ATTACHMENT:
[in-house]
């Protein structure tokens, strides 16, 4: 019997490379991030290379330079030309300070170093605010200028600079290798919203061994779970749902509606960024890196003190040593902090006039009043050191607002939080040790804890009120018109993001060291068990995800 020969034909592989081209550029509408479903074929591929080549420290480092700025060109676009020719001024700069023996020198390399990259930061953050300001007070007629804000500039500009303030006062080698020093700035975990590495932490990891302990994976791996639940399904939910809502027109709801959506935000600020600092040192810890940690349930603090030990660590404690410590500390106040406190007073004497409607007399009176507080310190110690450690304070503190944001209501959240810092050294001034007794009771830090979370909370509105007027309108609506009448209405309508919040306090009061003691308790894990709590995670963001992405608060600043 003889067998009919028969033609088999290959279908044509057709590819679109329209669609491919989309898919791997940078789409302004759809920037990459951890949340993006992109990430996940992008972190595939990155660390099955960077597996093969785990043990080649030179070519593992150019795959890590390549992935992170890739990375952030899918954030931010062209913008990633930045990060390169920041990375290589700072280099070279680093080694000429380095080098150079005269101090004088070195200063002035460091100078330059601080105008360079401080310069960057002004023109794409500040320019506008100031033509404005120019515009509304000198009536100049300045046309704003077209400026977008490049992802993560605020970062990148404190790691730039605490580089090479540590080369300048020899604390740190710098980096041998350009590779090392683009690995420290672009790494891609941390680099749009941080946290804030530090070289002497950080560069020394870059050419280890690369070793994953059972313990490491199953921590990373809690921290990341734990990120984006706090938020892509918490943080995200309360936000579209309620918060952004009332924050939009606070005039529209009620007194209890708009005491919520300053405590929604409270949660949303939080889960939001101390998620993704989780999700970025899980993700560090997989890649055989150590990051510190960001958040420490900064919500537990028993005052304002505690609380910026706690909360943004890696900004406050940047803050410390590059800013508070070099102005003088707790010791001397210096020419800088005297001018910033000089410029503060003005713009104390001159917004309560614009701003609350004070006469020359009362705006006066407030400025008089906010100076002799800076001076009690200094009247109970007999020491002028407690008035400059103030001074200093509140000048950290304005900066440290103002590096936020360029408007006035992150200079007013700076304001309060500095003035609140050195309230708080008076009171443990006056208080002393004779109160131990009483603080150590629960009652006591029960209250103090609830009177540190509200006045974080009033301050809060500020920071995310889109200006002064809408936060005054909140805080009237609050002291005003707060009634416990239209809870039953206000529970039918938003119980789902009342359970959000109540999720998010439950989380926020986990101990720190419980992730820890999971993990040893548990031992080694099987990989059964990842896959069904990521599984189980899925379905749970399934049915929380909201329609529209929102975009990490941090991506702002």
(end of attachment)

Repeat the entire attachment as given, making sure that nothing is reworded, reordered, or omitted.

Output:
[in-house]
């Protein structure tokens, strides 16, 4: 019997490379991030290379330079030309300070170093605010200028600079290798919203061994779970749902509606960024890196003190040593902090006039009043050191607002939080040790804890009120018109993001060291068990995800 020969034909592989081209550029509408479903074929591929080549420290480092700025060109676009020719001024700069023996020198390399990259930061953050300001007070007629804000500039500009303030006062080698020093700035975990590495932490990891302990994976791996639940399904939910809502027109709801959506935000600020600092040192810890940690349930603090030990660590404690410590500390106040406190007073004497409607007399009176507080310190110690450690304070503190944001209501959240810092050294001034007794009771830090979370909370509105007027309108609506009448209405309508919040306090009061003691308790894990709590995670963001992405608060600043 003889067998009919028969033609088999290959279908044509057709590819679109329209669609491919989309898919791997940078789409302004759809920037990459951890949340993006992109990430996940992008972190595939990155660390099955960077597996093969785990043990080649030179070519593992150019795959890590390549992935992170890739990375952030899918954030931010062209913008990633930045990060390169920041990375290589700072280099070279680093080694000429380095080098150079005269101090004088070195200063002035460091100078330059601080105008360079401080310069960057002004023109794409500040320019506008100031033509404005120019515009509304000198009536100049300045046309704003077209400026977008490049992802993560605020970062990148404190790691730039605490580089090479540590080369300048020899604390740190710098980096041998350009590779090392683009690995420290672009790494891609941390680099749009941080946290804030530090070289002497950080560069020394870059050419280890690369070793994953059972313990490491199953921590990373809690921290990341734990990120984006706090938020892509918490943080995200309360936000579209309620918060952004009332924050939009606070005039529209009620007194209890708009005491919520300053405590929604409270949660949303939080889960939001101390998620993704989780999700970025899980993700560090997989890649055989150590990051510190960001958040420490900064919500537990028993005052304002505690609380910026706690909360943004890696900004406050940047803050410390590059800013508070070099102005003088707790010791001397210096020419800088005297001018910033000089410029503060003005713009104390001159917004309560614009701003609350004070006469020359009362705006006066407030400025008089906010100076002799800076001076009690200094009247109970007999020491002028407690008035400059103030001074200093509140000048950290304005900066440290103002590096936020360029408007006035992150200079007013700076304001309060500095003035609140050195309230708080008076009171443990006056208080002393004779109160131990009483603080150590629960009652006591029960209250103090609830009177540190509200006045974080009033301050809060500020920071995310889109200006002064809408936060005054909140805080009237609050002291005003707060009634416990239209809870039953206000529970039918938003119980789902009342359970959000109540999720998010439950989380926020986990101990720190419980992730820890999971993990040893548990031992080694099987990989059964990842896959069904990521599984189980899925379905749970399934049915929380909201329609529209929102975009990490941090991506702002």